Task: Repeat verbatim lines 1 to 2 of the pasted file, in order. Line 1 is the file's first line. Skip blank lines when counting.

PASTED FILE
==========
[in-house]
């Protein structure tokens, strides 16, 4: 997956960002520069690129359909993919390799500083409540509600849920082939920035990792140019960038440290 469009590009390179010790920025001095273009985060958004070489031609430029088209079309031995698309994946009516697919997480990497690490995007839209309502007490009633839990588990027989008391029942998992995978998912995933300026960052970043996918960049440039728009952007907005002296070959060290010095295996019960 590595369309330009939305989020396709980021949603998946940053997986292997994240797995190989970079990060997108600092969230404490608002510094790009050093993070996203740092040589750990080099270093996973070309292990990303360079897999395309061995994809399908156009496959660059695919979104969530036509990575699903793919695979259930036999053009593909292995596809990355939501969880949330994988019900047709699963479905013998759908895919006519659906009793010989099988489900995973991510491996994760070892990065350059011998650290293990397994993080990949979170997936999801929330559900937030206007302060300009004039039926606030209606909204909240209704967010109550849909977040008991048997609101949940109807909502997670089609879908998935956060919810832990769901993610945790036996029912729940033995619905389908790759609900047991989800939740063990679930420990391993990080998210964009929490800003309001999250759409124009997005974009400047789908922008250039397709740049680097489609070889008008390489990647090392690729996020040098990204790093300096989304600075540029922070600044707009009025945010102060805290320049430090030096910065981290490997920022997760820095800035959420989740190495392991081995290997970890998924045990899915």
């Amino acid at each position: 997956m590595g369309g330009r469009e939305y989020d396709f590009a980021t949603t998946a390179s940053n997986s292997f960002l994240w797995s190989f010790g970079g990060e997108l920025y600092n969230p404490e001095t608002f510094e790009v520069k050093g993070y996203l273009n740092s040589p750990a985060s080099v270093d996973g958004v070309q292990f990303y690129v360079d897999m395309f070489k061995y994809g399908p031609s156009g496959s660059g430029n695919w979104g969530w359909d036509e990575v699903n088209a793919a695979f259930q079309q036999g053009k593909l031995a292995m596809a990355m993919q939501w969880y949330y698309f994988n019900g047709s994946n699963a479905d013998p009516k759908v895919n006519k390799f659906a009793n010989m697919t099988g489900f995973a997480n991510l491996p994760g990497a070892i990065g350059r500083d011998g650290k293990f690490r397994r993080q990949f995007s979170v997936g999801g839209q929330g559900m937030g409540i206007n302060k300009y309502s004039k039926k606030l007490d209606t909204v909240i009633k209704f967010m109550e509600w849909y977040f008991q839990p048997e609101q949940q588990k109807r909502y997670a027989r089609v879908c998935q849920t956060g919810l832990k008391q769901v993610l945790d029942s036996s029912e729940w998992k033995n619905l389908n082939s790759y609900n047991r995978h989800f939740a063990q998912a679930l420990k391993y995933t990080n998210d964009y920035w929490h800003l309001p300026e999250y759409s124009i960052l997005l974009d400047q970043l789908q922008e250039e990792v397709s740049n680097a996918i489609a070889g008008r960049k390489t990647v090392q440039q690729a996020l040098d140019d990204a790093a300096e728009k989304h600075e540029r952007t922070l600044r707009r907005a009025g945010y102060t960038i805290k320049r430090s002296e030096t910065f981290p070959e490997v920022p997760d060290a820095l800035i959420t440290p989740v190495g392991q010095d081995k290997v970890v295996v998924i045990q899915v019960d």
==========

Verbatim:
[in-house]
């Protein structure tokens, strides 16, 4: 997956960002520069690129359909993919390799500083409540509600849920082939920035990792140019960038440290 469009590009390179010790920025001095273009985060958004070489031609430029088209079309031995698309994946009516697919997480990497690490995007839209309502007490009633839990588990027989008391029942998992995978998912995933300026960052970043996918960049440039728009952007907005002296070959060290010095295996019960 590595369309330009939305989020396709980021949603998946940053997986292997994240797995190989970079990060997108600092969230404490608002510094790009050093993070996203740092040589750990080099270093996973070309292990990303360079897999395309061995994809399908156009496959660059695919979104969530036509990575699903793919695979259930036999053009593909292995596809990355939501969880949330994988019900047709699963479905013998759908895919006519659906009793010989099988489900995973991510491996994760070892990065350059011998650290293990397994993080990949979170997936999801929330559900937030206007302060300009004039039926606030209606909204909240209704967010109550849909977040008991048997609101949940109807909502997670089609879908998935956060919810832990769901993610945790036996029912729940033995619905389908790759609900047991989800939740063990679930420990391993990080998210964009929490800003309001999250759409124009997005974009400047789908922008250039397709740049680097489609070889008008390489990647090392690729996020040098990204790093300096989304600075540029922070600044707009009025945010102060805290320049430090030096910065981290490997920022997760820095800035959420989740190495392991081995290997970890998924045990899915």